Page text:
CANTON — For the second time in the past four years, the Clarkson and St. Lawrence University women’s hockey teams will meet in an ECAC Hockey semifinal. But today’s game will be different than the last matchup.
SLU (5-6 overall) will host Clarkson (8-9-1) at 5 p.m. and the winner will advance to Sunday’s championship game, which is scheduled for 2 p.m.
If top-seeded Colgate wins its semifinal, also at 5 p.m. today, at home against Quinnipiac, Colgate will host Sunday’s game. If Colgate loses, the winner of today’s Clarkson/SLU game will host the championship game.
When Clarkson and St. Lawrence met in the semifinal in 2018, Clarkson was the favorite. The Golden Knights were defending national champions, playing at home, and beat the Saints 4-2 in Cheel Arena, with Patty Kazmaier winner Loren Gabel clinching the win with a late empty-net goal.
This time, SLU comes in with the momentum, having earned home ice today by sweeping Clarkson in a three-game series last weekend.
“I’m hoping we treat it like one more time we get to get together and play the game we love,” said Saints assistant Mare MacDougall Bari, who has coached the team along with assistant Ted Wisner the past two weekends while head coach Chris Wells was in COVID-19 quarantine. Wells is expected to be behind the bench today.
“We understand how grateful our players feel to be doing what they are doing right now,” MacDougall Bari added. “Whether it’s the first time you are playing a team, the fourth time, or the 100th time, if you are playing when so many of your fellow competitors are not playing, you aren’t going to take it for granted. Appleton is such a special arena. I couldn’t be more proud of the girls earning home ice in the playoffs and the opportunity to take that next big step at home.”
Eight of the teams in the conference, including defending regular-season champion Cornell and tournament champion Princeton, did not play this season. The four teams playing this weekend represented all of ECAC Hockey this season and of the four, only Colgate completed its full 12-game schedule.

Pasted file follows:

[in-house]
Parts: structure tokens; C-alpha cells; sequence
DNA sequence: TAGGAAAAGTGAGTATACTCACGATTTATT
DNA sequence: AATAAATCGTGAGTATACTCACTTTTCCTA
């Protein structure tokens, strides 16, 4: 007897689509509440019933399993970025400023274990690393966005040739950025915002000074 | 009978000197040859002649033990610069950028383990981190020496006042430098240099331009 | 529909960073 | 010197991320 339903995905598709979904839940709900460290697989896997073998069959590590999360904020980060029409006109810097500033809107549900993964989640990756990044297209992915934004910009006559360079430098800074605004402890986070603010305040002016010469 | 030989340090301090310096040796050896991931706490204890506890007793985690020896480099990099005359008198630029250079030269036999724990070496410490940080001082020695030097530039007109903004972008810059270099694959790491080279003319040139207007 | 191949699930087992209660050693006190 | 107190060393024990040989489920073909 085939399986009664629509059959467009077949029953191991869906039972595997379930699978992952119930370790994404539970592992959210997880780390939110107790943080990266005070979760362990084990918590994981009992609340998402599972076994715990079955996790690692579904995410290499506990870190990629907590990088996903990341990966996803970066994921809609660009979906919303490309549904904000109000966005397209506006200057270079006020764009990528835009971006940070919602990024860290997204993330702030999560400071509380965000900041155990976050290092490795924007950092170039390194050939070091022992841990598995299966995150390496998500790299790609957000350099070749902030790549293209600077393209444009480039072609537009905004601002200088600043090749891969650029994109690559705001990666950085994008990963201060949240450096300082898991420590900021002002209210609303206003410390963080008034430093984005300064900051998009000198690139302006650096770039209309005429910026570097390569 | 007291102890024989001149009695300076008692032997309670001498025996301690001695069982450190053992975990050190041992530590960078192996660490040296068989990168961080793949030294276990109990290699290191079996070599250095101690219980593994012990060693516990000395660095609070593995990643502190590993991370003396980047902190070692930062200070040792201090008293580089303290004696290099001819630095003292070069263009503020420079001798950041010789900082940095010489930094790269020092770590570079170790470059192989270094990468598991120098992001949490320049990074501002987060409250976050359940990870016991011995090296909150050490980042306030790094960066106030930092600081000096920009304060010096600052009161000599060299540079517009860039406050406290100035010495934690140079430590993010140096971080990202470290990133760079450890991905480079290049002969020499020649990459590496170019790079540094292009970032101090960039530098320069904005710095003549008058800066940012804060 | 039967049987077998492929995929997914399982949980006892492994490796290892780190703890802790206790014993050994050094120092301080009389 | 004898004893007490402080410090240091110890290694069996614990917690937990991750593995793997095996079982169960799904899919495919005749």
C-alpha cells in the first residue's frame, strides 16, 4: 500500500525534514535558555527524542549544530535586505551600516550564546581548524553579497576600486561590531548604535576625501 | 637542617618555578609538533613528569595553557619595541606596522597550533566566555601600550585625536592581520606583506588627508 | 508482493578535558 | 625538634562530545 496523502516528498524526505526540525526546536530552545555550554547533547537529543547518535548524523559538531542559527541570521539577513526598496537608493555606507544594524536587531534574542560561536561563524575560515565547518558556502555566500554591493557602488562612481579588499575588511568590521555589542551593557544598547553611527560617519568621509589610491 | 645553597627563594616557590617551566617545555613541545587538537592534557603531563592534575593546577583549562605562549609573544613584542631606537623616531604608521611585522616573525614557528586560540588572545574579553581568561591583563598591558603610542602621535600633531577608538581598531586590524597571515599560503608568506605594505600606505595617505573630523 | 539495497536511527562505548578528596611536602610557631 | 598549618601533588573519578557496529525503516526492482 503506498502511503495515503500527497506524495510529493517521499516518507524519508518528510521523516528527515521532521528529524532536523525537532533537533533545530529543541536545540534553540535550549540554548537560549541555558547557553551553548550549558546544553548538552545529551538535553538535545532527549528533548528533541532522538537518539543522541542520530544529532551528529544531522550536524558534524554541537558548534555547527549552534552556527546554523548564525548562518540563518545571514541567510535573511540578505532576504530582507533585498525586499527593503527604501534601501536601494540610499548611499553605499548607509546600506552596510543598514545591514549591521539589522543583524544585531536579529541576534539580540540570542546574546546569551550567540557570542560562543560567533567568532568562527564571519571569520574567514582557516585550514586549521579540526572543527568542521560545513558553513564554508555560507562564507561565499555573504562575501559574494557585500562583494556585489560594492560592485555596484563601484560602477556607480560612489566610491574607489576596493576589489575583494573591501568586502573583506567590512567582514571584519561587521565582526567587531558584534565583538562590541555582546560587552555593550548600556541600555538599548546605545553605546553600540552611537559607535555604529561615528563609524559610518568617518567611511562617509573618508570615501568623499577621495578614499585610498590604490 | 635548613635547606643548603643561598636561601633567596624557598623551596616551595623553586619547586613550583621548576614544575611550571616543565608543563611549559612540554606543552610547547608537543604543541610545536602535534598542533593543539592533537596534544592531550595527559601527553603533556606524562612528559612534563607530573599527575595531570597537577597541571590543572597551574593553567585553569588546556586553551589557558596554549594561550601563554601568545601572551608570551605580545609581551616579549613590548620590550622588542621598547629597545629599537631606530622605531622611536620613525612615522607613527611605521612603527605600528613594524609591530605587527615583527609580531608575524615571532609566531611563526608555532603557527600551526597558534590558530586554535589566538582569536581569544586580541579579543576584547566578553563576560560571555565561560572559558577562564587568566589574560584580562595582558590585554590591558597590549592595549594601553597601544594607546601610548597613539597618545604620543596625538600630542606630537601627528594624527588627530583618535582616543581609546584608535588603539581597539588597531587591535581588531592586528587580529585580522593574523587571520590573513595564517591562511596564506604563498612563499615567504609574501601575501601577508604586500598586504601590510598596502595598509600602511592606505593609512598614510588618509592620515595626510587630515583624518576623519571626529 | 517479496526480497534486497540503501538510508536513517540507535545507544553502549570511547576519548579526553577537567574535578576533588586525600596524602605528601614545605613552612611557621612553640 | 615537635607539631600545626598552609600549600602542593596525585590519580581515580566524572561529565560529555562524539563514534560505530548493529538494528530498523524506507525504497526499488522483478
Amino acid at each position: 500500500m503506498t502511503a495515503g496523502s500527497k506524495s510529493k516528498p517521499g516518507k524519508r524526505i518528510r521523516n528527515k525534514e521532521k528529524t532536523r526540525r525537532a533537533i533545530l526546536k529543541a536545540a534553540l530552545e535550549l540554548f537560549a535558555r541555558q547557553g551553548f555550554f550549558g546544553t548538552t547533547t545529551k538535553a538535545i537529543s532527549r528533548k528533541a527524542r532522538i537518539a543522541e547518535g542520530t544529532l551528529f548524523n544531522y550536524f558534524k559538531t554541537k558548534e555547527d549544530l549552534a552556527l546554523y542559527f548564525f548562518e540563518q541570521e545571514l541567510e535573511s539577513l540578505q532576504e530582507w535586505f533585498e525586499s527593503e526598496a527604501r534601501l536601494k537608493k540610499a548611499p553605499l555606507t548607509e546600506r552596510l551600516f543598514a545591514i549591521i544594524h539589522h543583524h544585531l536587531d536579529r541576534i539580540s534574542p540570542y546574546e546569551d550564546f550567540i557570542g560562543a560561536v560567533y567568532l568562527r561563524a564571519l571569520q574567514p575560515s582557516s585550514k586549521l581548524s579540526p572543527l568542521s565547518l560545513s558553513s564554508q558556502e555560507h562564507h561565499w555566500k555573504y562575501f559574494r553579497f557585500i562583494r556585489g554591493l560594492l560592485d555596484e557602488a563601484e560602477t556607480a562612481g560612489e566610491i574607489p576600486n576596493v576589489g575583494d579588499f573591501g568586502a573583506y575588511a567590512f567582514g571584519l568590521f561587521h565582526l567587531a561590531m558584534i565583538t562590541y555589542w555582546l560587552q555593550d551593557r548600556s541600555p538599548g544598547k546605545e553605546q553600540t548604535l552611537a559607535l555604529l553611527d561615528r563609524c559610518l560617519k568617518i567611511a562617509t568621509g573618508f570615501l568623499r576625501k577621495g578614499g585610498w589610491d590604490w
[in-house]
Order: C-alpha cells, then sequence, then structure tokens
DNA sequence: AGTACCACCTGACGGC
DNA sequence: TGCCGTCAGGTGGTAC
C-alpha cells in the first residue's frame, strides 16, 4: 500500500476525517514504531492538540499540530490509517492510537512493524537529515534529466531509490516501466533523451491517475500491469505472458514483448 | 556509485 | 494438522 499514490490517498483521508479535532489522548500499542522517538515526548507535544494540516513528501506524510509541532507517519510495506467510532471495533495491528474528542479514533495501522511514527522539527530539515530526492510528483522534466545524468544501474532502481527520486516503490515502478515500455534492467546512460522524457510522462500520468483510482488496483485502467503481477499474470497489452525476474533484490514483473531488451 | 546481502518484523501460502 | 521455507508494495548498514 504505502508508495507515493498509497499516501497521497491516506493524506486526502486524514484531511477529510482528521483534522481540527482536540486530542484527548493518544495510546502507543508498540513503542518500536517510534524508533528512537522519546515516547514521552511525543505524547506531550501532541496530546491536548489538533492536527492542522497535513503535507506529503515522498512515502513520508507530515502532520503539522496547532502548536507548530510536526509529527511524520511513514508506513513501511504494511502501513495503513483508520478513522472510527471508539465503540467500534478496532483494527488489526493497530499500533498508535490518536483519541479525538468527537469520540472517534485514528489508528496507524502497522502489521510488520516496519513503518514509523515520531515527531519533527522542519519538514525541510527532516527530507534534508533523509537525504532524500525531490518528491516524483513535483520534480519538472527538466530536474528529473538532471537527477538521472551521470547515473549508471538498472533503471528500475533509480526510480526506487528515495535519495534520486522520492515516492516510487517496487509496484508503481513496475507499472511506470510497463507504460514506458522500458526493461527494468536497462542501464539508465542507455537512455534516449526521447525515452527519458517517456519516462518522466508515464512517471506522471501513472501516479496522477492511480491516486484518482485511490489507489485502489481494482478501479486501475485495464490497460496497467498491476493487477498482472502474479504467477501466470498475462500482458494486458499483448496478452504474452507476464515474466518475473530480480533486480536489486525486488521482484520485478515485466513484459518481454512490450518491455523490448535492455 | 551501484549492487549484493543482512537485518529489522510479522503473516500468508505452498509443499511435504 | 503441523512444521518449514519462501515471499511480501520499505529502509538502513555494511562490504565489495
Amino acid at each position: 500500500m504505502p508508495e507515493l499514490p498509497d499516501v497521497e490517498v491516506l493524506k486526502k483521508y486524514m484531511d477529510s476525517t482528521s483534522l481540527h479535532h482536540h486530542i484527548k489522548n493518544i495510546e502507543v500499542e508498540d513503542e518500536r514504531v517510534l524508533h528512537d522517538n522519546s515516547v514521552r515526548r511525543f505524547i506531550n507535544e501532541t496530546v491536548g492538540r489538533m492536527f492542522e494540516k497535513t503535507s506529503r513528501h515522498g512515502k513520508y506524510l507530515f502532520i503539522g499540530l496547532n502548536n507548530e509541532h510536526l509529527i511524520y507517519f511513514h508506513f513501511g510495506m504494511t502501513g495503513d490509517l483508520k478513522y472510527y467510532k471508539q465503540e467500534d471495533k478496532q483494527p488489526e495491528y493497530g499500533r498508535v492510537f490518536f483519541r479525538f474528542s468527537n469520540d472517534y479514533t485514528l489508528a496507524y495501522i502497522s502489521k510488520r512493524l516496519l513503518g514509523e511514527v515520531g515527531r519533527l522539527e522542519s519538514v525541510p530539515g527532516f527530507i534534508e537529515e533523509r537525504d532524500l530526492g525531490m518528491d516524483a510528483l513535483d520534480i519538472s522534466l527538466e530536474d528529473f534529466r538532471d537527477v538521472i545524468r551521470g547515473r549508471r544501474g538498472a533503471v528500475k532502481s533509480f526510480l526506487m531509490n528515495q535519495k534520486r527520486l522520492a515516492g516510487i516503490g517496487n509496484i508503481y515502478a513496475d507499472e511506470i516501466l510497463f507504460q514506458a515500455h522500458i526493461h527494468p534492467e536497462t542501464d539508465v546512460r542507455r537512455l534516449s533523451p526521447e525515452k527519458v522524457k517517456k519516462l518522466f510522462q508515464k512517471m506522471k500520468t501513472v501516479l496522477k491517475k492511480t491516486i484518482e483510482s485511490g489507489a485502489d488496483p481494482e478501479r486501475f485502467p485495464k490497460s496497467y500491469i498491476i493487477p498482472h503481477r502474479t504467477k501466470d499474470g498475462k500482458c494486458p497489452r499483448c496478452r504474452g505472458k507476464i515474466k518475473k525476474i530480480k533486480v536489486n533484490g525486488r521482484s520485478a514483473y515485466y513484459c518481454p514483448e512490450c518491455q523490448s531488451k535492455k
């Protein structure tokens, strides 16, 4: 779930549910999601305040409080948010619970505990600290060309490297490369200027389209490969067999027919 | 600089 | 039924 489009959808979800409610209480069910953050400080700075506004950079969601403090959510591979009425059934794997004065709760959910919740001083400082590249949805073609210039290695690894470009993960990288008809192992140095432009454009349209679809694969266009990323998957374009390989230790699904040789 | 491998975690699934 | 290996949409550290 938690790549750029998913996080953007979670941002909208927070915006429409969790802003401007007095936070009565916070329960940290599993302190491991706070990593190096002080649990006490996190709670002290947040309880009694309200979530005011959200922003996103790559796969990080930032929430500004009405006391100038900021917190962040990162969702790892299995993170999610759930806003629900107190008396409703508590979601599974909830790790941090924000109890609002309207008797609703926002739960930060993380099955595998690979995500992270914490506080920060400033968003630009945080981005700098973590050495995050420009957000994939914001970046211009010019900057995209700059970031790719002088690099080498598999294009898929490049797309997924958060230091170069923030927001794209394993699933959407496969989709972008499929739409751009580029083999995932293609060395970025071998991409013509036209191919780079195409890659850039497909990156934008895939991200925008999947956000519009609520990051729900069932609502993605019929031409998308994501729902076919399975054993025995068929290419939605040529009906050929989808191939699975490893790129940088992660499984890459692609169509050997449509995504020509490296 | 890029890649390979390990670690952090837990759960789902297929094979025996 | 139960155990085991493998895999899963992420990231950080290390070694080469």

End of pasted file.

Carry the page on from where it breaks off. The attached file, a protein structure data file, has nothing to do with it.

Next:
SLU opened the season later than the other three teams as its players did not arrive on campus until the start of the second semester.
The Saints played its first game, a nonconference contest, against Clarkson on Jan. 20 at Cheel Arena, and SLU was blown out, 8-1.
After losing two more games against Colgate, to start 0-3, sophomore forward Julia Gosling returned to the team. Gosling had started the year in Canada trying out for the Canadian national team. Since her return, the Saints have gone 5-3, including last weekend’s sweep against Clarkson.
Gosling, who has totaled six goals and three assists in nine games, is one of three finalists for the ECAC Hockey Player of the Year award.
Clarkson also played an unusual schedule, meeting Colgate a total of 10 games, including six nonconference matchups.
The Golden Knights were starting to come into form, winning four of five games, including three against the Raiders, when a COVID-19 outbreak on campus paused their season for two weeks. Last weekend was their first time playing in 19 days.
“I think we have to get our special teams going a little bit,” Clarkson coach Matt Desrosiers said. “We got a couple power-play goals (last weekend), but I still think we’ve got to put a little more pressure on them on the power play. Obviously our penalty kill has to do a job. They’ve been scoring a few goals on their power play. We have to focus on shutting them down.”
Clarkson is led by defending Patty Kazmaier winner Elizabeth Giguere (9 goals-13 assists), as well as graduate student Caitrin Lonergan, a transfer from Boston College who leads the team with 14 goals. Both are among the 10 finalists for this year’s Kazmaier award, and Lonergan is also one of the three finalists for ECAC Hockey Player of the Year.
The Golden Knights bring more experience to the postseason than the Saints. The senior class has won two ECAC Hockey Tournaments, a national championship and played in two Frozen Fours.
“We’ve been through a lot,” Clarkson co-captain Meaghan Hector said. “We know what it takes. It’s just a matter of our leadership pushing those (younger) girls, showing them what it takes. It starts in practice and it starts in the locker room with preparation, making sure everyone is on board.”